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Why Replace a Missing Tooth

Many people are not aware that missing even one tooth can be a serious problem and can leads to more serious problems. They assume that since they can still eat that they're OK.

But very often, just the losing of one tooth can lead to the loss of support, and other teeth begin to drift into the vacant space, causing a change in bite. It also forces the remaining teeth and nearby muscles and joints to carry an additional load, sometimes beyond their ability to adapt. The resulting "cave in" or domino like breakdown can result in more broken or lost teeth, muscle imbalance and spasm or head and neck joint problems. Since the damage can occur slowly, you might not become aware of it until it's too late.

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Your Child's First Dental Visit

"First visit by First birthday" sums it up. Your child should visit the dentist when the first teeth come in. Usually the baby teeth come in between 6 months and are finished with 10 upper teeth and10 lowers at around 18 months. We like to see infants by 12 months to see if they are developing well and have no cavities.

We look for 20, white, baby teeth arranged in two little "horseshoes".

You can bring your child in earlier if you have questions or notice anything unusual.

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Pregnancy and Gum Disease

Many mothers have experienced gum disease, dental pain, or tooth extraction during or shortly after their pregnancy. This is often seen as being a normal side effect of pregnancy. But the fact is that although common, this is dental disease. It is an infection, and it is not normal for anyone. Furthermore it is preventable and treatable.

There are three basic events which happen during pregnancy which can make an expectant mother more susceptible to gum disease and other dental problems as well.

Firstly, hormonal changes may make the gums tender or puffy, harder to clean, and less able to fight off infection and inflammation.

Secondly, pregnant women tent to eat smaller, more frequent meals, exposing their teeth and gums to more sugars and acids more often.

Thirdly, Fatigue, craving for junk foods etc. may lead to malnourishment and inadequate oral hygiene.

We recommend that pregnant women schedule a thorough dental checkup, cleaning and personal oral hygiene instruction early in their pregnancy.

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Infant Decay Prevention

Infant decay, or baby bottle cavities is common and disabling in children who are allowed to sleep with a bottle or breast in their mouth.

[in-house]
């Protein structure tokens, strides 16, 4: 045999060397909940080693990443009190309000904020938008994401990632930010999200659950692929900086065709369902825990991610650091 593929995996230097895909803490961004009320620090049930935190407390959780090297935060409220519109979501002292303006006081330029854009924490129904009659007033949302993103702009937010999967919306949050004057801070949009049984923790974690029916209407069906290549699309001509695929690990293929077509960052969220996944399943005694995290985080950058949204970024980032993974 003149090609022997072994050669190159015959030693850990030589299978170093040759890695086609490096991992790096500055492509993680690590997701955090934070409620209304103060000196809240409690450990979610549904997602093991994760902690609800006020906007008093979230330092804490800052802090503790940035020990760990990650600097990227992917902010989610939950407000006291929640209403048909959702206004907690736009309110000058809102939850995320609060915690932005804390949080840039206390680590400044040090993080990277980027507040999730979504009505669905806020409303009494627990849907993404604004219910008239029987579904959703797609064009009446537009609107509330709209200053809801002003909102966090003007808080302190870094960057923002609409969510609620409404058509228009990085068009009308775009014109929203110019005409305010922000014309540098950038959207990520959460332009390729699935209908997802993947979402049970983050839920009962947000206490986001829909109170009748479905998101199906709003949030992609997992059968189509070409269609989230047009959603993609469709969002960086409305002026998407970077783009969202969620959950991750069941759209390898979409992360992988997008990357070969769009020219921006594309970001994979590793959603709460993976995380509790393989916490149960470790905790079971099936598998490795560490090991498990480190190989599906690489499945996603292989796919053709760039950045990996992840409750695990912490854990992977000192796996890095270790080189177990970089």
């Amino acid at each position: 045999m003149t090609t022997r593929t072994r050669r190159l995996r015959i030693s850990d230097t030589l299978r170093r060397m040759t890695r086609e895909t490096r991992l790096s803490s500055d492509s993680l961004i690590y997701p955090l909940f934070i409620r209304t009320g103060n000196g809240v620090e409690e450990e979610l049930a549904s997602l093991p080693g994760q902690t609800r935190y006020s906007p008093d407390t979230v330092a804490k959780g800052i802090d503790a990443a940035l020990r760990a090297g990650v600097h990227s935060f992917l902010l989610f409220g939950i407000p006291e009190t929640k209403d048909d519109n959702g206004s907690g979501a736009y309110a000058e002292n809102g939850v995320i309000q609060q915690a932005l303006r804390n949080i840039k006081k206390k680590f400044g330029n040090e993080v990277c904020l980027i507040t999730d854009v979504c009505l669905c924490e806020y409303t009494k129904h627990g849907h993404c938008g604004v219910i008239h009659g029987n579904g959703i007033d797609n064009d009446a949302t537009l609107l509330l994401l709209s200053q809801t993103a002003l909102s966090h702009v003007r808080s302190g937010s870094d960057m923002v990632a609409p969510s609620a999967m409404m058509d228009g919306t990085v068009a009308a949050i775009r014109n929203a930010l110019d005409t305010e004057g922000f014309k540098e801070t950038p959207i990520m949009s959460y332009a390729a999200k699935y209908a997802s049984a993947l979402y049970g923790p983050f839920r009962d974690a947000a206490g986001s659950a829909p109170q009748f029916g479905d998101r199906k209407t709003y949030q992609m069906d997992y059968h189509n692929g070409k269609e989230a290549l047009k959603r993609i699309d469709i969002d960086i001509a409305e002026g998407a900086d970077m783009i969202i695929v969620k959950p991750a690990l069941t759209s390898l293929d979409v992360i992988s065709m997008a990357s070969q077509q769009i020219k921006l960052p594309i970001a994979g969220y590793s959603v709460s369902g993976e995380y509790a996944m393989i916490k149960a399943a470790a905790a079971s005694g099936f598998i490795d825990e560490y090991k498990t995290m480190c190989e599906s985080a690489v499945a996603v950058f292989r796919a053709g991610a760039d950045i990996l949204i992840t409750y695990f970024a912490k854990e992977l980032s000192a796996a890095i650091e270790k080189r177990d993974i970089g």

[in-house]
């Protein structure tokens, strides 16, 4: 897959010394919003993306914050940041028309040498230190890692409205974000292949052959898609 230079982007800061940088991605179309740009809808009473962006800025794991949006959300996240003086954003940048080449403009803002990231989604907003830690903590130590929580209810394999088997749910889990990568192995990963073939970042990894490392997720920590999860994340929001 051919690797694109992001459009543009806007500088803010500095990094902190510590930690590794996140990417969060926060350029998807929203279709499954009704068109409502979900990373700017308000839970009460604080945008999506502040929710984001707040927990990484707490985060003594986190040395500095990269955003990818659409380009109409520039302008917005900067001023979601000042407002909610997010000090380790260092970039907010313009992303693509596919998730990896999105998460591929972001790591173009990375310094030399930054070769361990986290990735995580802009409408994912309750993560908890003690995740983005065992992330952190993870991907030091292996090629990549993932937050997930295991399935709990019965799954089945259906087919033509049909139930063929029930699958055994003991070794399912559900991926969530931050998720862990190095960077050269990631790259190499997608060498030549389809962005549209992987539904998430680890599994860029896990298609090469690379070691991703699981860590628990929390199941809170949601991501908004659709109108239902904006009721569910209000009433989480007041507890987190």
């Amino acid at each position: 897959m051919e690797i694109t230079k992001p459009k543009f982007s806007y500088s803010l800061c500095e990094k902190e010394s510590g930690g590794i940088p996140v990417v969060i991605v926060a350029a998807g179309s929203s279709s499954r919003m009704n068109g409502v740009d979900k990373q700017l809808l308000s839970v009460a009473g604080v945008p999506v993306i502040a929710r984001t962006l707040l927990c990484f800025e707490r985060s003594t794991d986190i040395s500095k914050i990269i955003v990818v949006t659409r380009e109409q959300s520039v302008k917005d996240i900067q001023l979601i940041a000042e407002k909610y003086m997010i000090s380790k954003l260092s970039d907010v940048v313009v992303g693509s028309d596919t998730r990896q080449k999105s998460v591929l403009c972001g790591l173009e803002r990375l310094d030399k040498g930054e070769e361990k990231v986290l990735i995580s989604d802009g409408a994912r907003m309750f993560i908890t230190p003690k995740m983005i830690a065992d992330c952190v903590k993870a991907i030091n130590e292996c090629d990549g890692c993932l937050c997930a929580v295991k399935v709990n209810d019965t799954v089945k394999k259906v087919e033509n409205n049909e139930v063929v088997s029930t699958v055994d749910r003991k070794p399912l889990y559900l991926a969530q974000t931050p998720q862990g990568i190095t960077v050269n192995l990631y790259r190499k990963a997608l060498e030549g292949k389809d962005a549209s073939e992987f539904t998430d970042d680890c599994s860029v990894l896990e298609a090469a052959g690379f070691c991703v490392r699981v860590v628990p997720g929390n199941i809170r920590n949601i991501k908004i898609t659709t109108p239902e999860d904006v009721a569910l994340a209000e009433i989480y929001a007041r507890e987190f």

Taking your baby off the breast when he/she falls asleep can help prevent baby tooth decay. Hold your baby while bottle feeding. Always take a bottle that is filled with milk or juice away from a sleeping child.

If your child requires a bottle at bedtime, provide one filled with water. Instead of a bottle, try to comfort your child with a pacifier or favorite toy or blanket.

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Infant Thumb Sucking

Thumb sucking is perfectly normal for infants. Most usually stop by the age of two. But prolonged thumbsucking or other oral habits, beyond the age of 6 or 7 can lead to crowded, crooked teeth and bite or breathing problems and should be addressed.

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Infant Runny Nose and Breathing Problems

Many people (including some pediatricians) feel that frequent colds and runny noses are normal for most children. But nothing could be further from the truth!

These are often the signs of allergies, nasal obstructions, or of tonsils and adenoids that are blocking the child's airway and cause a constant struggle for breath and life that you or your child may not notice.

Left undetected or untreated, an obstructed airway can prevent your child from developing normally.

Early detection and treatment can free your child from struggling for each breath and can provide an unobstructed airway which is essential for developmental blossoming and normal development of both face and body.

Since 80% of cranial growth is complete by age 8, it is crucial that airway obstruction be detected and treated very early. Often as early as age 2 or three.

Studies have shown that abnormal development and growth has been corrected to normal, simply by early intervention and treatment.

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Universal precautions, non latex, state of the art sterilization and monitoring, digital x-rays, separate water system, magnification...

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There Has To Be A Better Way

Dr Alleman is a general dentist who has had training in both conventional orthodontics and in functional jaw orthopedics. We believe that early diagnosis and guidance of growth and development can prevent or simplify treatment traditionally started later on.

After years of study and observation, Dr Alleman has seen the benefits of early orthopedic guidance of facial growth allowing unobstructed and free development of strong, beautiful, and healthy faces.